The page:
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What is FeNO?

FeNO is an Objective Biomarker of Airway Inflammation1,2

Fractional Exhaled nitric oxide (FeNO) is a quantitative, non-invasive and simple method of measuring airway inflammation that provides a complementary tool to other established methods of assessing airways disease in asthma patients.

Specifically, FeNO is an objective measurement of allergic/eosinophilic inflammation. This type of airway inflammation results from the activation of mast cells and antigen-specific T-helper cells type 2 (Th2) resulting in the production of cytokines including interleukin (IL)-4, IL-5, and IL-13.3

Adapted from Fahy 2015, Godard 2018.4,5

Measuring FeNO with NIOX VERO® across the entire patient care continuum can help in:

  • Assisting diagnosis of asthma and identification of patients with Th2/Type 2 Allergic/Eosinophilic Inflammation2,6
  • Determining steroid responsiveness and optimising the dose of inhaled corticosteroids2,6
  • Uncovering non-adherence to inhaled corticosteroids7-9
  • Reducing the likelihood of exacerbations in patients at risk for future events10,11
  • Identifying asthmatics who are possible candidates for treatment with a biologic12
Nurse FeNO testing male patient with NIOX VERO

Want to see up to 50% reduction in exacerbation rates in both adults and children?  13,14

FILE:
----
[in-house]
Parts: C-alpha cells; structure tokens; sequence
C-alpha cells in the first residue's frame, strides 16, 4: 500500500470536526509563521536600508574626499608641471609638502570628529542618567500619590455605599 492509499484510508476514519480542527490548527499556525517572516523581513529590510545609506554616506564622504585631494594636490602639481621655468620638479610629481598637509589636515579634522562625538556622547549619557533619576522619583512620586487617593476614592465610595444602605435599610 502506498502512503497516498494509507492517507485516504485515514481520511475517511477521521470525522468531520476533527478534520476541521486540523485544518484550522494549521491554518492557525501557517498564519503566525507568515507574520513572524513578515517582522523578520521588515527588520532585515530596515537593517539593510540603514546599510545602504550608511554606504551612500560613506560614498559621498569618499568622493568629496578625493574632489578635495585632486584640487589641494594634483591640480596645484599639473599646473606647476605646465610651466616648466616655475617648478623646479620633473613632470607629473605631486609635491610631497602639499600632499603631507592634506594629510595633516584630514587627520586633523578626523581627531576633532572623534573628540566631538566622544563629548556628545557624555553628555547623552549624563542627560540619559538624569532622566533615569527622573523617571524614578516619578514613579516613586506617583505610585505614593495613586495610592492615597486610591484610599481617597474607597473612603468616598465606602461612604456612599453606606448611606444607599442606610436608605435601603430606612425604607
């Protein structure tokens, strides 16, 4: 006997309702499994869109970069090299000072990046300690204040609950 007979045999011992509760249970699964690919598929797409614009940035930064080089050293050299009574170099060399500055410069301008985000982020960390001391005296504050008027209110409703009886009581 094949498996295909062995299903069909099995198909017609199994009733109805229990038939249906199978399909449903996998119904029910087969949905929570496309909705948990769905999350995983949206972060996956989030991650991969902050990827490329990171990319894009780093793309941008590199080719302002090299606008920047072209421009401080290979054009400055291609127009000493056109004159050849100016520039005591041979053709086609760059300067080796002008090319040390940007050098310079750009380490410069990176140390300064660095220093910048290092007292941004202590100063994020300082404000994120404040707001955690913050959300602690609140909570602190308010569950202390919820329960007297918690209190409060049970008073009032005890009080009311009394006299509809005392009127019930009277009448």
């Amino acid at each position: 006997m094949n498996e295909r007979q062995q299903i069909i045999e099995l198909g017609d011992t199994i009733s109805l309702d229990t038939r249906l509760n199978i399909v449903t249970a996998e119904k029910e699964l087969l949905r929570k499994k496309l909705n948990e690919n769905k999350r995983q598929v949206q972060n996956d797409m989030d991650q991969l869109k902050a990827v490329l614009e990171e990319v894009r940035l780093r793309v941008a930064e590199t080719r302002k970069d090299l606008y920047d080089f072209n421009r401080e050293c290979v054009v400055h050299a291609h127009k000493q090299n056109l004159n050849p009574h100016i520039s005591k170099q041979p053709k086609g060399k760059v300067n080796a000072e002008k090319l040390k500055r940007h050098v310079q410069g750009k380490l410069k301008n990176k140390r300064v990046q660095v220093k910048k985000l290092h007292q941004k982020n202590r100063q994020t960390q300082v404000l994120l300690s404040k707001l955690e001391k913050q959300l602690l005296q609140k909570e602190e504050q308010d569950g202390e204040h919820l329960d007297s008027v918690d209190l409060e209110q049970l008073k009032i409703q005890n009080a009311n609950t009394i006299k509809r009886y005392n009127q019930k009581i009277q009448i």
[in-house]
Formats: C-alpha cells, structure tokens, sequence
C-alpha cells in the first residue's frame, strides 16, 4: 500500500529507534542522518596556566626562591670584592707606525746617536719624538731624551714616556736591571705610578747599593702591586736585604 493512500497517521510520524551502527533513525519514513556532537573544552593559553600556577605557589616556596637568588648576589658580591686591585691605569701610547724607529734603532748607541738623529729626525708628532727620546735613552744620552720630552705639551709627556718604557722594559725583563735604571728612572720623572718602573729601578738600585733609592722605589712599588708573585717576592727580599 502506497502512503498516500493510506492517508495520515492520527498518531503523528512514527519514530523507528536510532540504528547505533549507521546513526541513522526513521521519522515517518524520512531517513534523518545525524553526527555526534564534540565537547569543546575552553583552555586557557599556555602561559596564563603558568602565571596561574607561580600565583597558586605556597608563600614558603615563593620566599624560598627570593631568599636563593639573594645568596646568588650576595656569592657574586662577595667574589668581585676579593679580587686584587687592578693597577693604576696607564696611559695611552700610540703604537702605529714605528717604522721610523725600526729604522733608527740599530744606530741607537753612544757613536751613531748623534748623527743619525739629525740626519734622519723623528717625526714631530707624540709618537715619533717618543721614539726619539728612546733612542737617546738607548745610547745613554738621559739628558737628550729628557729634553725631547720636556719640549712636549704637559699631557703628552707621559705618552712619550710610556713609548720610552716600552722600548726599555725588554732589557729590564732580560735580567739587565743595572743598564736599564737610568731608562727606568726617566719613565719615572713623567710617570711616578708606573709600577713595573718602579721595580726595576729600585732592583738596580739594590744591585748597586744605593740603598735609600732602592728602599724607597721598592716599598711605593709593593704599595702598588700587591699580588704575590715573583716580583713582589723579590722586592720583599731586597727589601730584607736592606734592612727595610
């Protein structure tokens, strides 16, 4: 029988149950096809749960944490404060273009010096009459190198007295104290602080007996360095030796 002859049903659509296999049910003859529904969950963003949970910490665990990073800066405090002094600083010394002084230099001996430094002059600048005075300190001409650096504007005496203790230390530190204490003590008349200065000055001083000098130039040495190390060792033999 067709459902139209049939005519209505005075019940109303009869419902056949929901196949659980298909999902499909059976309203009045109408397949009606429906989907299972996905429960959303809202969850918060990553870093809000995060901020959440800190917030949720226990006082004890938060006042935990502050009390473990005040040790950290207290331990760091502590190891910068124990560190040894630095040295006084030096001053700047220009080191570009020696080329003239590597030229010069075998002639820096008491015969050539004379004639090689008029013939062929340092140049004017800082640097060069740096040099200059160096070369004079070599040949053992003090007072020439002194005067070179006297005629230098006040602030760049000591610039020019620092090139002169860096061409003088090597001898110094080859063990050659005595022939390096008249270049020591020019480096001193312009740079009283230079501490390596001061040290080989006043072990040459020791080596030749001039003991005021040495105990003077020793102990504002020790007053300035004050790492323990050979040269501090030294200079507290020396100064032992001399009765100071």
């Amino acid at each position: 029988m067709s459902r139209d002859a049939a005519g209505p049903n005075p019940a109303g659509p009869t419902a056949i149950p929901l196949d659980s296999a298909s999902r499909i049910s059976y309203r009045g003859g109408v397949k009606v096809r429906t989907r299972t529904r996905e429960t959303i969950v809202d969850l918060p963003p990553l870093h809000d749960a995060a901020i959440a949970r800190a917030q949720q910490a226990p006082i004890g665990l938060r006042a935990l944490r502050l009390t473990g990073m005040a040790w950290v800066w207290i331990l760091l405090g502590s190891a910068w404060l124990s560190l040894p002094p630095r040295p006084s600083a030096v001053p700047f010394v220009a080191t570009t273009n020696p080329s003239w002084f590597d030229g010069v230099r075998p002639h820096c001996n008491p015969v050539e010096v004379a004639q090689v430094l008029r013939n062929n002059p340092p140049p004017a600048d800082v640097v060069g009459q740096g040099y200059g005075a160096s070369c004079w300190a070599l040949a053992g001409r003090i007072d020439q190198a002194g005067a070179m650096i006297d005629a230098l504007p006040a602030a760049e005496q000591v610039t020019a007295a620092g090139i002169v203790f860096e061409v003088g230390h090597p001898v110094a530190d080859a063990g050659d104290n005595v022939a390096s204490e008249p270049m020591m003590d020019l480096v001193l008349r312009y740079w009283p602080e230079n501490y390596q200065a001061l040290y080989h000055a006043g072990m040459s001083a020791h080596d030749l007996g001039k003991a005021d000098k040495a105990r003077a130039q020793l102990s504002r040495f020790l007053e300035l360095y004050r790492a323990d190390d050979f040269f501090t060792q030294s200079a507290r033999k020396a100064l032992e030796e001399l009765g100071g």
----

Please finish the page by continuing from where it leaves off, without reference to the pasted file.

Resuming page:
References: 1. Alving K, Malinovschi A. Basic aspects of exhaled nitric oxide. Eur Respir Mon. 2010;49:1-31. 2. Dweik RA, Boggs PB, Erzurum SC, et al; on behalf of the American Thoracic Society Committee on Interpretation of Exhaled Nitric Oxide Levels (FENO) for Clinical Applications. An official ATS clinical practice guideline: interpretation of exhaled nitric oxide levels (FENO) for clinical applications. Am J Respir Crit Care Med. 2011;184(5):602-615.  3. Mahr TA, Malka J, Spahn JD, et al; Inflammometry in pediatric asthma: A review of fractional exhaled nitric oxide in clinical practice. Allergy Asthma Proc. 2013;34:210-219. 4. Fahy JV. Type-2 inflammation in asthma; present in most, absent in many. Nat Rev Immunol. 2015; 15(1): 57-65 5. Godar M, Blanchetot C, de Haard H, et al. Personalized medicine with biologics for severe type 2 asthma: current status and future prospects. MABS. 2018; 10(1): 34-45. 6. NICE guideline [NG80]: Asthma: diagnosis, monitoring and chronic asthma management. 2017 7. McNicholl DM, Stevenson M, McGarvey LP, Heaney LG. The utility of fractional exhaled nitric oxide suppression in the identification of nonadherence in difficult asthma. Am J Respir Crit Care Med. 2012;186(11):1102–1108. 8. Beck-Ripp J, Griese M, Arenz S, Köring C, Pasqualoni B, Bufler P. Changes of exhaled nitric oxide during steroid treatment of childhood asthma. Eur Respir J. 2002;19(6):1015–1019. 9. Delgado-Corcoran C, Kissoon N, Murphy SP, Duckworth LJ. Exhaled nitric oxide reflects asthma severity and asthma control. Pediatr Crit Care Med. 2004;5(1):48–52. 10. Petsky et al. Exhaled nitric oxide levels to guide treatment for children with asthma. Cochrane Database Syst Rev. 2016 11:CD011439. 11. Petsky et al. Exhaled nitric oxide levels to guide treatment for adults with asthma. Cochrane Database Syst Rev. 2016 11:CD011440. 12. Global Initiative for Asthma (GINA). Global strategy for asthma management and prevention, 2018 Update. 2018. 13. Syk J, Malinovschi A, Johansson G, et al. Anti-inflammatory treatment of atopic asthma guided by exhaled nitric oxide: a randomized, controlled trial. J Allergy Clin Immunol Pract. 2013;1(6):639-648. 14. Peirsman EJ, Carvelli TJ, Hage PY, et al. Exhaled nitric oxide in childhood allergic asthma management: a randomised controlled trial. Pediatr Pulmonol. 2014;49(7):624-631.